It does seem that current theme around appliance-related Made By Monkeys posts is that less is more, and older models have a longer life span than the newer models. That said, I gave up a duo of old, barebones Maytag appliances for a new-fangled Electrolux washer/dryer a couple of years ago and I have to say it's been the best household purchase I've ever made. Runs great, has all the high-tech bells and whistles yet it's simple enough to operate without having to consult with a manual at all. My kind of product! Now let's hope I didn't jinx it.
Yes, I did arrive at the posting about Maytag appliances, but I had clicked on the one about shape-shifting materials. Eventually I did find it, but the first time was rather puzzeling as where I wanted to go was not where I arrived.
From the recent run of Made by Monkeys posts, one comes to the inescapable conclusion that appliances of yore, sans electronics, were more robust than their computationally enhanced descendants. With cars, it's not necessarily the same deal. One can probably say that today's cars are as a rule more reliable and last longer than cars of 40 years ago. Of course, they now cost as much as a house used to, but I digress. Too bad no appliance manufacturer has found a niche making really retro appliances. Probably the parts no longer exist, even if someone wanted to.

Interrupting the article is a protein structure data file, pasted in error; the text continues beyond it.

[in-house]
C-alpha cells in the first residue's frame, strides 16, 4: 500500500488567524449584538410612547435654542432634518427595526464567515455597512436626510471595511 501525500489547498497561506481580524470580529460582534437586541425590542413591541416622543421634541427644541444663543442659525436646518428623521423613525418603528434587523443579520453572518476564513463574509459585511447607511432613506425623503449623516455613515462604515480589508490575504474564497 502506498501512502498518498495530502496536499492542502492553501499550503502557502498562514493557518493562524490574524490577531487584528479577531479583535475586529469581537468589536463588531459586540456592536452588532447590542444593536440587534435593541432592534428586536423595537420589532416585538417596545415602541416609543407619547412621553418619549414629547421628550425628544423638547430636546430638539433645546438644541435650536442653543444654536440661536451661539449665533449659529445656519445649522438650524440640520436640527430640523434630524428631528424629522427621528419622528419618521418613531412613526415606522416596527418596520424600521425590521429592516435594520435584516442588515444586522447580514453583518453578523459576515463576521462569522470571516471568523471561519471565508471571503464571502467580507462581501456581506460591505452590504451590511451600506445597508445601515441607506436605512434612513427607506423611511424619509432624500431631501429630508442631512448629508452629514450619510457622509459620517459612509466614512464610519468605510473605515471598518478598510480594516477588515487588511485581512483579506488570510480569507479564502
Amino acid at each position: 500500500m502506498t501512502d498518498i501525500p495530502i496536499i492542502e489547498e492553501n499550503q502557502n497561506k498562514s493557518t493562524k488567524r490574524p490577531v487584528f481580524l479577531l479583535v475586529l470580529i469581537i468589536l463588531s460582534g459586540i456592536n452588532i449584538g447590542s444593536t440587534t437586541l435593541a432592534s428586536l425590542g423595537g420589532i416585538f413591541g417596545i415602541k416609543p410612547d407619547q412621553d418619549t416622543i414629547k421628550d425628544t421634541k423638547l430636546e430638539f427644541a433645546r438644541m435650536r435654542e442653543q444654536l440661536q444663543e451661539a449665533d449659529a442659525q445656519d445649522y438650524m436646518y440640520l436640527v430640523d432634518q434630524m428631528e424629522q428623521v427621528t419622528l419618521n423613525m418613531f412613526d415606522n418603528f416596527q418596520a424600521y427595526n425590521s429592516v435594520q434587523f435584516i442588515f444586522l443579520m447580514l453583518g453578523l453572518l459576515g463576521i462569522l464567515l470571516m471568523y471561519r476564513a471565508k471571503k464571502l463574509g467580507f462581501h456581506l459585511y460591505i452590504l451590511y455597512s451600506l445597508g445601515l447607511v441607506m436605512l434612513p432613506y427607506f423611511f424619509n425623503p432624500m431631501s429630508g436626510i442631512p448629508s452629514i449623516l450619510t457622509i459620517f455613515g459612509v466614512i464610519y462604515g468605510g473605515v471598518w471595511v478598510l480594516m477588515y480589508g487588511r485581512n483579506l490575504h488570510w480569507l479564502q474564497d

Most of the new 3D printers and 3D printing technologies in this crop are breaking some boundaries, whether it's build volume-per-dollar ratios, multimaterials printing techniques, or new materials types.
Independent science safety company Underwriters Laboratories is providing new guidance for manufacturers about how to follow the latest IEC standards for implementing safety features in programmable logic controllers.
Automakers are adding greater digital capabilities to their design and engineering activities to promote collaboration among staff and suppliers, input consumer feedback, shorten product development cycles, and meet evolving end-use needs.
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